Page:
EAT: ON THE TOWN
Key West prices can be high in “season,” food quality mediocre, and service so-so, however, over the course of a few days you should be able to procure some really great meals that you cannot get elsewhere in the contiguous 50 states. These are some of my favorites.
#1 El Siboney – Catherine Street. Very casual. $$
Cuban food. Nothing fancy, but totally addicting. Of all the Cuban restaurants in Key West and Miami, El Siboney remains my fav! Expect a waiting line for a table at dinnertime, especially during “season.” If you don’t want to wait, try lunch. Or, sit at the counter for dinner, which can be much more entertaining. Great service. Great food. Smashed garlic chicken or shrimp enchilado, an ice-cold Presidenté beer or home-made Sangria makes a fine, and filling, meal after a day of biking, beaching, snorkeling or kayaking.
#2 Five Brothers Grocery – Corner of Southard and Grinnell $
A queue of locals and snowbirds wait every morning for their fix of café-con-leche. And, there’s a reason for that: it’s worth the wait. A great way to start your day. While you’re there, order a Cuban Mix—all the way—or the Grouper fish sandwich to take on the boat or to the beach for lunch. (You can also call ahead and pick up in 20 minutes.) If you’re feeling a little fuzzy after a night of too many fruity rum drinks, Five Brothers’ cheese bread and café con-leche is an amazing remedy!
#2B Coffee Plantation – Caroline Street
Free Internet access with purchase. Great coffee, lovely ambiance, close to the old seaport, shopping. Pastries! Morning-evening…a real local establishment! Lots of books, newspapers, friendly conversation, and unique gifts too.
#3 Azur – Flemming and Grinnell $$$ or $$$$
My first dining experience at Azur was about 9 years ago for a wine dinner. The sommelier was excellent and the food remarkably paired. Subsequently it remains my favorite distinctive restaurant! Perfect for brunch, lunch, small plates, or dinner, it is located beyond the high traffic tourist area but close enough to walk. And while there is no view of the water or tourist foot traffic, the interior is comfortable upscale and the patio is tropical and pet friendly. The wait staff is above average, typically attentive, and the menu is creative but never pretentious. The owner/chef is usually around and checks in with his guests. A locals’ favorite.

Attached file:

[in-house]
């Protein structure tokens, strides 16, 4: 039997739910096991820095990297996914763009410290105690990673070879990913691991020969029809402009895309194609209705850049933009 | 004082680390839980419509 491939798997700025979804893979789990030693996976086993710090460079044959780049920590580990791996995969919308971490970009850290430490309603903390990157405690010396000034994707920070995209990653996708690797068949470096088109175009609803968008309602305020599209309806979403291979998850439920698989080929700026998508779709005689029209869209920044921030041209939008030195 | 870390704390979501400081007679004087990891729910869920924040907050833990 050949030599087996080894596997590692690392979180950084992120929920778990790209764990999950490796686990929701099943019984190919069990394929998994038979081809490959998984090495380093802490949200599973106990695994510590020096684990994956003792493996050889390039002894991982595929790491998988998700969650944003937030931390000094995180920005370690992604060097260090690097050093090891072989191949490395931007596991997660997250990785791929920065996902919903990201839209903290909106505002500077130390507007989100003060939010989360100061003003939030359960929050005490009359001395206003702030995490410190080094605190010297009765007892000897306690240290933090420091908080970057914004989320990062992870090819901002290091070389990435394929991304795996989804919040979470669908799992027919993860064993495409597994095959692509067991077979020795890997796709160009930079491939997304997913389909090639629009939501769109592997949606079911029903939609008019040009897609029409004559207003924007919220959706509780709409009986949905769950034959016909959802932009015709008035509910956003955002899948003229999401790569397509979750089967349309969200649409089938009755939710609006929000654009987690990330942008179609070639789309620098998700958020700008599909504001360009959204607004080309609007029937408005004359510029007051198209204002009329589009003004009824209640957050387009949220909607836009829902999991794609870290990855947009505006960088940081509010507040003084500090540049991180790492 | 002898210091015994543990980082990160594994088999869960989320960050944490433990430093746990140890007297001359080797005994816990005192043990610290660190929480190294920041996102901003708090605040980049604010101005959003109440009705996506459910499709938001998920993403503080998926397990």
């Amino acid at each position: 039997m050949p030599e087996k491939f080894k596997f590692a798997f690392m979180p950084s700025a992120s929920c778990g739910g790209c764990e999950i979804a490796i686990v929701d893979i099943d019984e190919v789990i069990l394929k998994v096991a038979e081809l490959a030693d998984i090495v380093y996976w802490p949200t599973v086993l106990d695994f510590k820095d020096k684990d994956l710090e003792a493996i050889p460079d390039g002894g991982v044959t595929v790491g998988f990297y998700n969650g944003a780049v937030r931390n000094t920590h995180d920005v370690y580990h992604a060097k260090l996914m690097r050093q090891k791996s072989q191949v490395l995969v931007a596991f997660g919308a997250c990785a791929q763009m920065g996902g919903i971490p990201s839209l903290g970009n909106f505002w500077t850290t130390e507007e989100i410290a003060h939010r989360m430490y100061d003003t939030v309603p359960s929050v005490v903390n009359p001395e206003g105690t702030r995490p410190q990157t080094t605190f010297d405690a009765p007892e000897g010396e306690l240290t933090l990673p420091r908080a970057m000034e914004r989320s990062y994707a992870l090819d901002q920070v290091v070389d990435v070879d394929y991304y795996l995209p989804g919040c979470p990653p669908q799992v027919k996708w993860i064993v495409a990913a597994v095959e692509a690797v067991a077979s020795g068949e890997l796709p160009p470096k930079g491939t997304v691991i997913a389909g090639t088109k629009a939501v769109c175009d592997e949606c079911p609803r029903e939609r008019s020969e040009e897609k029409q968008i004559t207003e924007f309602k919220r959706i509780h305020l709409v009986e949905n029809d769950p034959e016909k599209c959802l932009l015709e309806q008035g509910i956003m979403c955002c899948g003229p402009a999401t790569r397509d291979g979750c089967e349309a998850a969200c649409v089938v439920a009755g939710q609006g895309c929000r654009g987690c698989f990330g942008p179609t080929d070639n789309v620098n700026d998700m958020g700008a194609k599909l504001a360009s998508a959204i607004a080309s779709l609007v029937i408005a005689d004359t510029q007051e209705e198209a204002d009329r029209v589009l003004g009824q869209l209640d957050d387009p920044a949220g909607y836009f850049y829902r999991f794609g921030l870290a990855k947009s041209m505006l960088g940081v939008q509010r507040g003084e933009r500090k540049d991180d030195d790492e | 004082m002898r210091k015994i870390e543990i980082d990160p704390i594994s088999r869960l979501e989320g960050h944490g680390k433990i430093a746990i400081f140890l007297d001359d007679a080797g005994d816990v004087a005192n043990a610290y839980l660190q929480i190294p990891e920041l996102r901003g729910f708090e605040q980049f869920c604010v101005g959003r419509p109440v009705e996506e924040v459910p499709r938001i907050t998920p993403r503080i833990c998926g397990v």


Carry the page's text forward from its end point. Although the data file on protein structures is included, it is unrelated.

#4 Café Sole – $$$$ Francis and Southard
I go here for the Hog Fish, when it is in “season,” (see I told you we have seasons!) but I always leave thinking the side dishes (vegetable concoctions) are the main event. They are always awesome, wholesome, and tasty without a lot of salt—just butter, butter, butter. Lots of KW restaurants do a good Hog Fish, but Café Sole is always my first choice. I always order sans sauce or on the side. A true Key-West-garden ambiance, they will accommodate groups or a romantic table for two. Call for reservations. I just like this place. Very French. (If you’re looking for more French cuisine, try also La Crêperie in Bahama Village at Petronia and Thomas. An authentic French bistro and a top spot for breakfast or lunch—expect to wait for a table during “season.”)
(Removed #5 due to more recent and disappointing experience 1/12. )